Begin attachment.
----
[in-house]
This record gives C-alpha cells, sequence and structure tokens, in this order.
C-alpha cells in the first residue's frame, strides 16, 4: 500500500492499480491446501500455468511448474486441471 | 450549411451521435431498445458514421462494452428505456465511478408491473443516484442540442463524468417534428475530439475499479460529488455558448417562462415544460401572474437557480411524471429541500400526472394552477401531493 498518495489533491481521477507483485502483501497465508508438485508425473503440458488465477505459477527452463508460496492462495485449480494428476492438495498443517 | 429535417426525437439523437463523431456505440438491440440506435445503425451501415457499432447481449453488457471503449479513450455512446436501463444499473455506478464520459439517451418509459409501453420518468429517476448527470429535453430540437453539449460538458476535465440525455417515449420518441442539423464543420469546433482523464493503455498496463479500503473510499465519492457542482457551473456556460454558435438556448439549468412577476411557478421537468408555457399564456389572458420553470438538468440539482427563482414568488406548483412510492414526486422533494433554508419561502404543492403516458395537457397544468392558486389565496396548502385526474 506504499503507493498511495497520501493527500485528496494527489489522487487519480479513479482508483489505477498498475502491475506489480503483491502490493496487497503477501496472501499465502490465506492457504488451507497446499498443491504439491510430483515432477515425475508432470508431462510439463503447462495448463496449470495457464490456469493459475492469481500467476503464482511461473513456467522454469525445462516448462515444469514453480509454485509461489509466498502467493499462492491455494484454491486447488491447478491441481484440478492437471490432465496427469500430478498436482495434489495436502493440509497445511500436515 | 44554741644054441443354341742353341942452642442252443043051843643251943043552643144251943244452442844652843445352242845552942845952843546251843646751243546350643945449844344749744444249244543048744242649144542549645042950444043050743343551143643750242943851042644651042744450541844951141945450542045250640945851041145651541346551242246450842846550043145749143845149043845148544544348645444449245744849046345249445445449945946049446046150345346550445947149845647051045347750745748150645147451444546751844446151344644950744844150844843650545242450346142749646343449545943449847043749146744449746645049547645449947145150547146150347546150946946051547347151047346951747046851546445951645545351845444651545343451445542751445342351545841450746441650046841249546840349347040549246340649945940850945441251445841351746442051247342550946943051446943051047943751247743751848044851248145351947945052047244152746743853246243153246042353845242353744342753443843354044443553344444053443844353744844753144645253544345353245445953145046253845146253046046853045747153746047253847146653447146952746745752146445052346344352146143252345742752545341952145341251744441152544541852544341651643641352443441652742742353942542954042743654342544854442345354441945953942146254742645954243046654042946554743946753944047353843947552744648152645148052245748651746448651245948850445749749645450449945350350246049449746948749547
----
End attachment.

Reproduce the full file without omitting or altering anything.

[in-house]
This record gives C-alpha cells, sequence and structure tokens, in this order.
C-alpha cells in the first residue's frame, strides 16, 4: 500500500492499480491446501500455468511448474486441471 | 450549411451521435431498445458514421462494452428505456465511478408491473443516484442540442463524468417534428475530439475499479460529488455558448417562462415544460401572474437557480411524471429541500400526472394552477401531493 498518495489533491481521477507483485502483501497465508508438485508425473503440458488465477505459477527452463508460496492462495485449480494428476492438495498443517 | 429535417426525437439523437463523431456505440438491440440506435445503425451501415457499432447481449453488457471503449479513450455512446436501463444499473455506478464520459439517451418509459409501453420518468429517476448527470429535453430540437453539449460538458476535465440525455417515449420518441442539423464543420469546433482523464493503455498496463479500503473510499465519492457542482457551473456556460454558435438556448439549468412577476411557478421537468408555457399564456389572458420553470438538468440539482427563482414568488406548483412510492414526486422533494433554508419561502404543492403516458395537457397544468392558486389565496396548502385526474 506504499503507493498511495497520501493527500485528496494527489489522487487519480479513479482508483489505477498498475502491475506489480503483491502490493496487497503477501496472501499465502490465506492457504488451507497446499498443491504439491510430483515432477515425475508432470508431462510439463503447462495448463496449470495457464490456469493459475492469481500467476503464482511461473513456467522454469525445462516448462515444469514453480509454485509461489509466498502467493499462492491455494484454491486447488491447478491441481484440478492437471490432465496427469500430478498436482495434489495436502493440509497445511500436515 | 44554741644054441443354341742353341942452642442252443043051843643251943043552643144251943244452442844652843445352242845552942845952843546251843646751243546350643945449844344749744444249244543048744242649144542549645042950444043050743343551143643750242943851042644651042744450541844951141945450542045250640945851041145651541346551242246450842846550043145749143845149043845148544544348645444449245744849046345249445445449945946049446046150345346550445947149845647051045347750745748150645147451444546751844446151344644950744844150844843650545242450346142749646343449545943449847043749146744449746645049547645449947145150547146150347546150946946051547347151047346951747046851546445951645545351845444651545343451445542751445342351545841450746441650046841249546840349347040549246340649945940850945441251445841351746442051247342550946943051446943051047943751247743751848044851248145351947945052047244152746743853246243153246042353845242353744342753443843354044443553344444053443844353744844753144645253544345353245445953145046253845146253046046853045747153746047253847146653447146952746745752146445052346344352146143252345742752545341952145341251744441152544541852544341651643641352443441652742742353942542954042743654342544854442345354441945953942146254742645954243046654042946554743946753944047353843947552744648152645148052245748651746448651245948850445749749645450449945350350246049449746948749547